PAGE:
Sedan selection from American automakers has shrunk. While Hyundai, Honda, and Toyota have all updated their lineups, Ford’s lone sedan will be gone by 2021, while Lincoln may stop selling sedans completely. Meanwhile, Cadillac and Chevrolet each offer 2 sedans. However, it’s the Dodge Charger, Dodge’s lone, ancient sedan, that’s seen the most success. The Charger, though, has a more comfort-focused cousin: the Chrysler 300. But has the 300 become a bit long-in-the-tooth?
Chrysler 300 specs and features
The 2020 Chrysler 300 is available in 6 different trims, from the $29,590 Touring to the $41,995 300C. The standard engine is a 292-hp 3.6-liter V6, while a 363-hp 5.7-liter V8 is optional on the $36,965 300S and standard on the 300C. Both engines come exclusively with an 8-speed automatic. Rear-wheel drive is standard, although all-wheel drive is optional on V6-equipped cars.
All Chrysler 300s come standard with an 8.4” infotainment touchscreen, with Apple CarPlay and Android Auto. However, for advanced driver-assistance features like emergency braking and rear cross-traffic detection, you’ll have to step above the base Touring model and spec the SafetyTec Plus package. Although Car and Driver reports the rear seats don’t fold completely flat, they can split 60/40 to fit larger items in the trunk.
The $38,595 Limited adds heated power-adjustable front seats with lumbar support, along with leather trim and dual-zone automatic climate control. The 300C meanwhile has heated and ventilated front seats, as well as heated rear seats and power-adjustable steering wheel.
Chrysler 300: old-school charm and limitations
The Chrysler 300 is built on the same platform as the Dodge Charger and Challenger, explains Road & Track, which originally dates back to the 90s. The good news about that is, like with the Toyota 4Runner, Chrysler has basically removed most of the 300’s quality issues. Consumer Reports found the Chrysler sedan to have an above-average reliability, and it is a CR-recommended product. However, again like the 4Runner, that old-school approach has its downsides.
The Straight Pipes found the Chrysler 300’s interior to have some issues. Although it has soft-touch material, it looks and feels rather cheap and dated. Motor Trend found the 300’s interior “’ astonishingly dated,’” with quite a few trim pieces feeling cheap and flimsy. Car and Driver reports other cars in this segment have better-looking and more-premium-feeling interiors. In addition, although the optional leather seats are comfortable, they’re not very well-bolstered.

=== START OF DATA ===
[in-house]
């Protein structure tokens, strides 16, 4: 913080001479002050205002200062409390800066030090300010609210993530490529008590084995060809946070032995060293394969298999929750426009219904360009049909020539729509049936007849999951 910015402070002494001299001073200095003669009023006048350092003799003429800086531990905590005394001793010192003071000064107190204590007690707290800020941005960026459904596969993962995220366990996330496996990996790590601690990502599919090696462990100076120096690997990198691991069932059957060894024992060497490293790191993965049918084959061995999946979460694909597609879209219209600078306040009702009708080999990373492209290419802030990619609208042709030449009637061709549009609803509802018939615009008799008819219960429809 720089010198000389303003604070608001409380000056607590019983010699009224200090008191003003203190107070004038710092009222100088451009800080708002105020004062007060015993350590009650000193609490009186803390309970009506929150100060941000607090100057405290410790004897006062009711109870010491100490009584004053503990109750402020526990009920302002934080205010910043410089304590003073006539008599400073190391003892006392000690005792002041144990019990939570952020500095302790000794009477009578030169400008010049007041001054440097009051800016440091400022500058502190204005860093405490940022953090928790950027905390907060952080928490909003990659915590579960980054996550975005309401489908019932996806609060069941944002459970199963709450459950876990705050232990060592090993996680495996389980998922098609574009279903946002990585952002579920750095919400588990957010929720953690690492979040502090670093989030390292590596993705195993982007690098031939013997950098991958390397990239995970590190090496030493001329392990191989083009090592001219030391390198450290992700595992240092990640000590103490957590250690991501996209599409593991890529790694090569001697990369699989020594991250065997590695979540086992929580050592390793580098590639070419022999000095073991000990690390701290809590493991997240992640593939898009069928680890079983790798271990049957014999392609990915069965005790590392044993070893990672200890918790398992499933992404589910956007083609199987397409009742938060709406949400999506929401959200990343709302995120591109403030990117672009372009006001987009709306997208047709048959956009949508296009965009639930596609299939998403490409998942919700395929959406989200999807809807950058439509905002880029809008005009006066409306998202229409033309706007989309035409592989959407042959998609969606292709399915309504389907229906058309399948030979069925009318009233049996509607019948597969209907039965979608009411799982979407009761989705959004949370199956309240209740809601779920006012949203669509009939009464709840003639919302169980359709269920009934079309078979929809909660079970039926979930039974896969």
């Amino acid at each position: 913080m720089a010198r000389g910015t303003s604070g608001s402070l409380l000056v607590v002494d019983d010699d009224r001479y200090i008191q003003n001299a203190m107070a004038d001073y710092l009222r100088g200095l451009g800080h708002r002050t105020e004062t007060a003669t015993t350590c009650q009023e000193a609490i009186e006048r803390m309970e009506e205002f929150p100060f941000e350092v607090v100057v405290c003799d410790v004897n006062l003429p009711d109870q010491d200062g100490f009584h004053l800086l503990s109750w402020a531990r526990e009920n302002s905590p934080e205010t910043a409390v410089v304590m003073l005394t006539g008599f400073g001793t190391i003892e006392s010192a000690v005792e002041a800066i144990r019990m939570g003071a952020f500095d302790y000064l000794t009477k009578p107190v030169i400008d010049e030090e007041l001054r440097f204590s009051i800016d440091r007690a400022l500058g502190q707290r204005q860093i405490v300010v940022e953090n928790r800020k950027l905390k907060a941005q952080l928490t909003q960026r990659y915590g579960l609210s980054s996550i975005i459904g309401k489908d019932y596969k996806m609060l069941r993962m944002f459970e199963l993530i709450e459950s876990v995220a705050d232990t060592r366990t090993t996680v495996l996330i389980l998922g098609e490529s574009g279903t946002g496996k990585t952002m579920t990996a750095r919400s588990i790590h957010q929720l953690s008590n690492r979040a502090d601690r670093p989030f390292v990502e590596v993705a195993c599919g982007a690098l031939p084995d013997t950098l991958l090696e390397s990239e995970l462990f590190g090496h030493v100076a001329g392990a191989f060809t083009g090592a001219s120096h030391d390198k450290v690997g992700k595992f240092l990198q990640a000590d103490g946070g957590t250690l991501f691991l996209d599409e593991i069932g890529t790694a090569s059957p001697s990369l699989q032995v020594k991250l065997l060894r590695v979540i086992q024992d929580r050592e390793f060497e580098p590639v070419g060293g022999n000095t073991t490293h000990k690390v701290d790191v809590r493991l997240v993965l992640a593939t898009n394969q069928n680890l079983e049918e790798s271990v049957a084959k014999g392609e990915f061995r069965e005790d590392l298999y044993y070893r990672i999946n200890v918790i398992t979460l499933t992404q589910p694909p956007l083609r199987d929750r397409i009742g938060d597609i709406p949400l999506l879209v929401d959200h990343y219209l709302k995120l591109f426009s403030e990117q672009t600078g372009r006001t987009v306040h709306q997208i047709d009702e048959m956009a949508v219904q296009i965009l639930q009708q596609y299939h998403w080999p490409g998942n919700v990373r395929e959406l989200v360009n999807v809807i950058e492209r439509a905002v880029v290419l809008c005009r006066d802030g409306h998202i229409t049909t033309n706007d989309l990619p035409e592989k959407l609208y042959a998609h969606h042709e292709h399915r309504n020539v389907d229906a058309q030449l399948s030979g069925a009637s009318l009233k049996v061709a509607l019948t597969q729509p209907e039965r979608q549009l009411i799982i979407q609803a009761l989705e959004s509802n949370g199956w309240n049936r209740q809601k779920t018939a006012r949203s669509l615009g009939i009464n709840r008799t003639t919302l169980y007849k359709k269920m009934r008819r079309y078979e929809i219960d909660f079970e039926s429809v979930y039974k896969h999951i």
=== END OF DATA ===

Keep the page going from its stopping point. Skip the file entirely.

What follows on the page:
MT did find the 300S handled and braked fairly-well for a car of its size. However, Car and Driver reports the 300S’s has noticeably-stiffer suspension, and its larger wheels deliver harsh impacts on poor roads. And while the steering is light, the driver needs to turn the wheel quite a bit to change direction.
The Straight Pipes, though, did find the Chrysler 300 to be a comfortable, everyday commuter. The ride—apart from the 300S—is comfortable, and the sedan’s design still looks classy.
For those looking for some extra performance, the Kia Stinger GT is a worthwhile alternative. The sports sedan offers a 365-hp 3.3-liter twin-turbo V6, and a more-practical hatchback-style trunk. And in terms of handling, Kelley Blue Book reports the Kia Stinger is definitely a step up from the Chrysler 300.
For a more luxury-focused alternative, there’s the Kia Cadenza. For 2020, the Cadenza gained a larger infotainment screen, a standard driver-assistance feature suite, and a redesigned exterior. Even the highest trim is a great value at approximately $45,000.
Or, if you want to stick with an American sedan, there’s also the Dodge Charger R/T Scat Pack. For roughly the same price as the 300C, you can get a similar RWD sedan with a 485-hp 6.4-liter V8. Car and Driver reports it also offers adaptive dampers and Brembo brakes. Although, the Kia Stinger has the better interior.
If you’re after a comfortable commuter with AWD, there’s also the Toyota Avalon AWD to consider. Although it only comes with a 205-hp 2.5-liter four-cylinder, Autoblog reports the sedan is extremely comfortable and stable, even on snowy roads.
Despite its charm, the Chrysler 300 is getting left behind. But, with rumors of an updated Charger swirling, perhaps Chrysler’s last sedan will also see a refresh to keep it competitive.
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